HST 114 : United States History from 1877
This course is a survey of the American past from 1877 to the present. It examines the major forces, personalities, events, and institutions that have shaped the American experience to the present. Topics include westward expansion, industrialization, urbanization, mass immigration, race relations, and the global role of the United States in the 20th and 21st centuries. Students develop the ability to think, read, and write critically and analytically and to understand the various forms of human interaction through a study of the growth of the United States since 1877. The course aids students in their efforts to understand the principles of group behavior and how power is wielded in society. Prerequisite: A passing score on the college's reading and writing placement tests or, C or better or concurrent enrollment in ENG 091 or ENG 092. Three lecture hours per week. Gen. Ed. Competencies Met: Critical Thinking, Ethical Dimensions, Global and Historic Awareness and Multicultural and Social Perspectives. 3 credits Fall, Spring, Summer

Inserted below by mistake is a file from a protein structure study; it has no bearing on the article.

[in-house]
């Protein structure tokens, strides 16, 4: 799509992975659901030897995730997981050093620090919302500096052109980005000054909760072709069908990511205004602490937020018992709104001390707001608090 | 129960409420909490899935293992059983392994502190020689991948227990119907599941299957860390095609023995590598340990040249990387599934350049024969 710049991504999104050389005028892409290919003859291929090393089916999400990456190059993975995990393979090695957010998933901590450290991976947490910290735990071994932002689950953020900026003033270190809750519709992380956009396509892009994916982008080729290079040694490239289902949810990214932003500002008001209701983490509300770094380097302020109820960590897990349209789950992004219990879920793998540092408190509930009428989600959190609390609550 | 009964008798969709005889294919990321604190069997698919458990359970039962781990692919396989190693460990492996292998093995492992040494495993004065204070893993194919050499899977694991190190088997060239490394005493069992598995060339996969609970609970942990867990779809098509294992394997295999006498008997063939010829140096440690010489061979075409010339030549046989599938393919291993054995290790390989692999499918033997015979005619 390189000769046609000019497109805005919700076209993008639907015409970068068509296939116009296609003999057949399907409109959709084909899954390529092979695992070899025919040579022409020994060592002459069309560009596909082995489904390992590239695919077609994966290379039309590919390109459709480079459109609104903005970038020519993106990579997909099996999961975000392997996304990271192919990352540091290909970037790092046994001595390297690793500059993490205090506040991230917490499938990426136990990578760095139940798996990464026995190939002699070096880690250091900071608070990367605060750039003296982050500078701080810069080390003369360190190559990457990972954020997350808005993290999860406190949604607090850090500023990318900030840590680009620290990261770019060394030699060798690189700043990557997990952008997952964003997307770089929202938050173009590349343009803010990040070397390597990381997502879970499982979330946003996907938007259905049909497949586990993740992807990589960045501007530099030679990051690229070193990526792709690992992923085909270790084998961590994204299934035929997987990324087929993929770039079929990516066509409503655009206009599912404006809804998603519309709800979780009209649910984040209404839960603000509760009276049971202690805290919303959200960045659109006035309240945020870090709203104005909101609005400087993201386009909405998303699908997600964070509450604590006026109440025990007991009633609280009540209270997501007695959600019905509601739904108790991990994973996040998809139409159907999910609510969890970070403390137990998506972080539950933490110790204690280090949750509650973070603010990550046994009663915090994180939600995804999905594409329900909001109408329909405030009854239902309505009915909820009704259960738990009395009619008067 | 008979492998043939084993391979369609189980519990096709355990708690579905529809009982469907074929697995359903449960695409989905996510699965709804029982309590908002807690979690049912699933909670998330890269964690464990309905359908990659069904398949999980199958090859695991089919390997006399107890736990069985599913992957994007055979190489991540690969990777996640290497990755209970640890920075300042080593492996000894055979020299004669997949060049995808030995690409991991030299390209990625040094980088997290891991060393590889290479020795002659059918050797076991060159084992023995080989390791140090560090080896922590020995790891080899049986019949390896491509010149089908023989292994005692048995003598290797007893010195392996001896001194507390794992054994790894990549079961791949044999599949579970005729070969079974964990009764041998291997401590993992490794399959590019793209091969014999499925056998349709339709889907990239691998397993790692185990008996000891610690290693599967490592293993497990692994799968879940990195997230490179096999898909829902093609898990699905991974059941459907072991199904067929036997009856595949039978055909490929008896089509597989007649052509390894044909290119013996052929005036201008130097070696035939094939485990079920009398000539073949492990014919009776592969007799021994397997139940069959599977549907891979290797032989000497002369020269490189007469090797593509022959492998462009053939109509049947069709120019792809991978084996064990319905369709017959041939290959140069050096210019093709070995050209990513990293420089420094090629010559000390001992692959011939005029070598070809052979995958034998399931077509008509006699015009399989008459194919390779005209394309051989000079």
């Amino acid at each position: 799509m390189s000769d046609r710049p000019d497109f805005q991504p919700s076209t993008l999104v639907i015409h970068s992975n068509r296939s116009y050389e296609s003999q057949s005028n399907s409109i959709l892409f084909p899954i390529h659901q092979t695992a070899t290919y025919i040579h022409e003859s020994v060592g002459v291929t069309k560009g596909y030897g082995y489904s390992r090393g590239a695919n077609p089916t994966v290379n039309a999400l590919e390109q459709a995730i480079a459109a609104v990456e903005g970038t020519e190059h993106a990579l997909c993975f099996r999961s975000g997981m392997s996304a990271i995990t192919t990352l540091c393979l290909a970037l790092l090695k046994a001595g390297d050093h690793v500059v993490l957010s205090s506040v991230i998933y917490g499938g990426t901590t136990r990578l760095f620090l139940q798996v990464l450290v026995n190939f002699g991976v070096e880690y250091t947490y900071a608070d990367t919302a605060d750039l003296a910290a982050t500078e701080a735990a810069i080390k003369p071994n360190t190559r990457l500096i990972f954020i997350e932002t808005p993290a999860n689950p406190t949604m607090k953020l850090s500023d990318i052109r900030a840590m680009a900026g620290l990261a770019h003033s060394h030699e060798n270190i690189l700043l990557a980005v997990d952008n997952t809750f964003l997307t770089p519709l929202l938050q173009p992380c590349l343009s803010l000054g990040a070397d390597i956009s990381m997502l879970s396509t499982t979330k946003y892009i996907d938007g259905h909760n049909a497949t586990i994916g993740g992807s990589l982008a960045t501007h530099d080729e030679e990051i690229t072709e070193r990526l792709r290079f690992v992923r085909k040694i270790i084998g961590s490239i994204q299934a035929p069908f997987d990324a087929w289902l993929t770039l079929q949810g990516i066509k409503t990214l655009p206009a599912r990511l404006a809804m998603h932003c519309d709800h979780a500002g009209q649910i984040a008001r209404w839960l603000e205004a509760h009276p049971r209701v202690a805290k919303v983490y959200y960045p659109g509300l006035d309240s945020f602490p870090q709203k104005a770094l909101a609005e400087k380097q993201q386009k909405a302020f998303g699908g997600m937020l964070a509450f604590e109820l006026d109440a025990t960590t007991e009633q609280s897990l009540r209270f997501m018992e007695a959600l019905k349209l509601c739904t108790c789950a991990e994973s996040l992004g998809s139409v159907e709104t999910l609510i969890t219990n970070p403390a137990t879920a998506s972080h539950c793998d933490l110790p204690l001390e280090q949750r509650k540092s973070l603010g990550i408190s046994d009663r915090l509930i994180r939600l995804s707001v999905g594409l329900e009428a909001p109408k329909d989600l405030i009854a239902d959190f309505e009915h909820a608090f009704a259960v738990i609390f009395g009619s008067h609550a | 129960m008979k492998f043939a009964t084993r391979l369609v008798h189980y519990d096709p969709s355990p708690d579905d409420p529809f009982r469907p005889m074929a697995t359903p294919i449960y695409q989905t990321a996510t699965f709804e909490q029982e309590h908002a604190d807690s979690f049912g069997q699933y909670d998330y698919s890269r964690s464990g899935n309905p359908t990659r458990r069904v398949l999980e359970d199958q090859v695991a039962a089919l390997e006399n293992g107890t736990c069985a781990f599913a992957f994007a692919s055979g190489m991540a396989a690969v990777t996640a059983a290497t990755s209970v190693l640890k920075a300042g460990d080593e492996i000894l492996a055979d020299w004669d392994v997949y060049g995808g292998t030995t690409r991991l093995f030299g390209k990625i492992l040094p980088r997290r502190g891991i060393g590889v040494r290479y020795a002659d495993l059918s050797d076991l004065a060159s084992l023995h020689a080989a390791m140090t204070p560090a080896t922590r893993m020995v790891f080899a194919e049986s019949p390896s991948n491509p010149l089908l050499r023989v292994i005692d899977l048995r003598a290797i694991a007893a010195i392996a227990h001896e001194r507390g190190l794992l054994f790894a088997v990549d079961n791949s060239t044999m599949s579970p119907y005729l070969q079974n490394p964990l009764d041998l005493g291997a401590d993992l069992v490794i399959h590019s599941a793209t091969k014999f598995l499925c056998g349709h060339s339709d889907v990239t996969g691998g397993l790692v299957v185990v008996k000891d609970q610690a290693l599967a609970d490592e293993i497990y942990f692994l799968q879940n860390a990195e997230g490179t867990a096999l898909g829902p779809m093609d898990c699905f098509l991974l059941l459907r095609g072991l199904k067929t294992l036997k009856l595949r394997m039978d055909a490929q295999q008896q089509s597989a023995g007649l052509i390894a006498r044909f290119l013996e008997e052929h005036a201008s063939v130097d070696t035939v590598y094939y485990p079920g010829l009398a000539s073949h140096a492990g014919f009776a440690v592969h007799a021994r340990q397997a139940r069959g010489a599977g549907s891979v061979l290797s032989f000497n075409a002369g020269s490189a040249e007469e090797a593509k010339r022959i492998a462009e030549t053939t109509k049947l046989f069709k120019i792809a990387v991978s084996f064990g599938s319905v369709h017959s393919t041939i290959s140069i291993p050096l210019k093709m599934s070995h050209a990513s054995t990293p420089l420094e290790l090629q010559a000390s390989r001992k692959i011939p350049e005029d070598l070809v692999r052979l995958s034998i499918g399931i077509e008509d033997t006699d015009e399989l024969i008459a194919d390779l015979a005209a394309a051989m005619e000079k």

Students who successfully complete this course will be able to: 1. Assess the growth of American power from the Reconstruction Era to the present. 2. Analyze the continuing evolution of the American identity at home and abroad. 3. Examine the continuing evolution of American governmental institutions and policies from the Reconstruction Era to the present. 4. Explain the continuing development and transformation of the American economy. 5. Evaluate the impact of social, religious, intellectual, and cultural movements in the United States from the Reconstruction Era to the present.